Youngme Moon wrote a book that whose approach matched its title: Different. The book is written as a personal reflection on marketing as much as it is a business book. Moon actively sheds the position of authority. She asks the reader to consider the same things she sees and draw their own conclusion. The student-teacher approach is incredibly refreshing in a business book world of quick-fixes and absolutely certain answers. [I talked with Youngme for almost two hours several months after the book came out, and she wouldn’t let me record any of it 🙂 ]

The Mesh is another book that like Drive describes a fundamental shift. Author Lisa Gansky makes the case for how technology is changing our view of ownership and that sharing will become much more commonplace. Mobile communications are allowing us to declare our location and in return we can find out what restaurant close by has an open table or how many blocks will it take to return the closest ZipCar. eBay and Craiglist have long been sharing centers for unwanted possessions. Couchsurfing and RelayRides lets you share your living room or automobile with someone who needs it. The Mesh is as big an insight as Chris Anderson’s The Long Tail. [I interviewed Lisa in November]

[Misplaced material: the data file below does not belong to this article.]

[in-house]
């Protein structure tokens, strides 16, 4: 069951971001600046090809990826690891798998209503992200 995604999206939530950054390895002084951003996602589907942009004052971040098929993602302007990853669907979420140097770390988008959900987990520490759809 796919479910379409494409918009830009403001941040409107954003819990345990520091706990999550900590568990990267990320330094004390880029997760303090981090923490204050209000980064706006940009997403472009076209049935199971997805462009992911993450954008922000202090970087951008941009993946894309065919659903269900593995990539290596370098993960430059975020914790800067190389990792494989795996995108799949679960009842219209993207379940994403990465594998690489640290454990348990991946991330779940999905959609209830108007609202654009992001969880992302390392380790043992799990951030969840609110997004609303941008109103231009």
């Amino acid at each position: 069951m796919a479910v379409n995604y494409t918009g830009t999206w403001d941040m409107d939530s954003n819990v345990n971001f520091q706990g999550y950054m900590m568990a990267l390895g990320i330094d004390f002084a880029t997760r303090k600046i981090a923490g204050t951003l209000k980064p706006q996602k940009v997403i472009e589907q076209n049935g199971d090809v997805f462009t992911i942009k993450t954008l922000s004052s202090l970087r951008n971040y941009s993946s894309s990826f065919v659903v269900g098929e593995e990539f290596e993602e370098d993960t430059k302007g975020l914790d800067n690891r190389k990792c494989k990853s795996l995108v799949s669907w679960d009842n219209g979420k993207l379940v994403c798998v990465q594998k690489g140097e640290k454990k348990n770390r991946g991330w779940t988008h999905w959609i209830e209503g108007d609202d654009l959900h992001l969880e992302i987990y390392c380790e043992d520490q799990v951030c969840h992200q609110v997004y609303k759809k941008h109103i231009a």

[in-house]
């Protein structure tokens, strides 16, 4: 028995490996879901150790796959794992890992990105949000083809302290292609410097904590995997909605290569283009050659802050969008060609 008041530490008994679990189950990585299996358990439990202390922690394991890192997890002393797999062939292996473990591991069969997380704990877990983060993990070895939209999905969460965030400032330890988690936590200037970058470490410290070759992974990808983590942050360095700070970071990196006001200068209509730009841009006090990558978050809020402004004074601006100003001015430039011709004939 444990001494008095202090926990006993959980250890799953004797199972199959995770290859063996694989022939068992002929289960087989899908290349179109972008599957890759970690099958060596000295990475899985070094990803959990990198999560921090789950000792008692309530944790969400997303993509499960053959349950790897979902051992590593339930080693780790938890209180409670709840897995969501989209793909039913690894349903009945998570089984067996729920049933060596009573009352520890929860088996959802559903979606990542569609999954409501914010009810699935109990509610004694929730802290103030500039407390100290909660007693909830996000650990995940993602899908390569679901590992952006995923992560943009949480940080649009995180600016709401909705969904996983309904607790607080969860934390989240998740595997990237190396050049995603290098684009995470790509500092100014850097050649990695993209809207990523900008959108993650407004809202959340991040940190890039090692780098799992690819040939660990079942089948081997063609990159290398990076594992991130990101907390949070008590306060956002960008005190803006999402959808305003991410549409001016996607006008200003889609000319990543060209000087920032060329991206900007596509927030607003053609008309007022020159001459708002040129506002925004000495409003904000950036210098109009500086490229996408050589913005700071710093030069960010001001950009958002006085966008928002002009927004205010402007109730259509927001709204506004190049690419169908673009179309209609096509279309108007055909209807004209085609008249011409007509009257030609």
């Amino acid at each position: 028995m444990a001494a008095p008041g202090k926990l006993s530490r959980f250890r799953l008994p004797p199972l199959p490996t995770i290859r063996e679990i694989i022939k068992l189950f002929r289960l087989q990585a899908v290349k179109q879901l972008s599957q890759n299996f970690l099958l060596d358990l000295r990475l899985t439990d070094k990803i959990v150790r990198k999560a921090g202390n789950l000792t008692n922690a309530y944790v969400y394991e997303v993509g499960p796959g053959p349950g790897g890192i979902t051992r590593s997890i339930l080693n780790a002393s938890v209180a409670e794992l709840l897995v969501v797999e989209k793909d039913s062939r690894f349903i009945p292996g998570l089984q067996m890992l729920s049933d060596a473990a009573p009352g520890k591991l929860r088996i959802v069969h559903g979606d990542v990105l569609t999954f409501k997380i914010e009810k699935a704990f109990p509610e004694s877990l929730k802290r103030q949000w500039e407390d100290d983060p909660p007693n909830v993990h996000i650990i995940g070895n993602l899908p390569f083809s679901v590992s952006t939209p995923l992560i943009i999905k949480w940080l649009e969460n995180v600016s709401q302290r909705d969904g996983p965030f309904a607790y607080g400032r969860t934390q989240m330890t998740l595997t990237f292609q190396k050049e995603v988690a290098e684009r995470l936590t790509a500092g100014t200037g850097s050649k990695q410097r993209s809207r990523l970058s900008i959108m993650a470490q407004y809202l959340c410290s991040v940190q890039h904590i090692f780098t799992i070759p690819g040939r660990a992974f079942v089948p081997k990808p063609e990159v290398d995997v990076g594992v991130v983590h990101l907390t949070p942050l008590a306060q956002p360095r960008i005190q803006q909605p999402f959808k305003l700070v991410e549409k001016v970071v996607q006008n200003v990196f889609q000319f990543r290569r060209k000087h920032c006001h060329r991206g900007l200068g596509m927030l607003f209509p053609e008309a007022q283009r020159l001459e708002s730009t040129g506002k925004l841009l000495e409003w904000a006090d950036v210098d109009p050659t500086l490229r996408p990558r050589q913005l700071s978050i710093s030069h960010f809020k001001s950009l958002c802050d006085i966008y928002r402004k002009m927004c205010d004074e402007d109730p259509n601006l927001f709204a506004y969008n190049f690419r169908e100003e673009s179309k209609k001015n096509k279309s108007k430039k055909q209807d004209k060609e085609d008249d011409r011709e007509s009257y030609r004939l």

The Big Short is Michael Lewis’s account of the economic collapse we experienced over the last few years. He starts his latest narrative saying that his first book Liar’s Poker was intended to be his only book on Wall Street, fully expecting the practices he saw 20 year ago would cause the industry to implode within a couple of years. But same attitudes persisted and in many ways were rewarded. Lewis follows three groups that take bets against the mortgage market and he deftly explain how difficult those bets were without the hindsight we have today. The Big Short is not the only book you should read on the economic events of the last couple of years, but I guarantee it is the one you will enjoy the most.

In the search for better ideas than we have seen, Steven Johnson take his decade of writing about science and focuses it on the genesis of the best ideas. The prompts in Where Good Ideas Come From are familiar bromides (keep a journal, go for a walk, make mistakes, have hobbies, hang out with others), but the depth of analysis and richness of the stories he tells, reminds us again to do all of those things that we have been meaning to do, because innovation is not a clear path from A to B.

And that makes Gamestorming a perfect book to end with. Author Dave Gray, Sunni Brown, and James Macanufo pull together is best exercises to help us get from point A to a very fuzzy point B. The book provides over 80 games that can be used in generate ideas, explore ideas, and decide which idea move us closer. The book also describes the qualities games have so that readers can develop their own games to match the situation.

Which Ones Have You Read?

My wife found a copy of The 100 Best Business Books of All Time on eBay for $5.00, so we decided to buy it.

We knew it was used but it really has been used! The previous owner had read 10 selections, was in the process of reading two books and had three more on deck.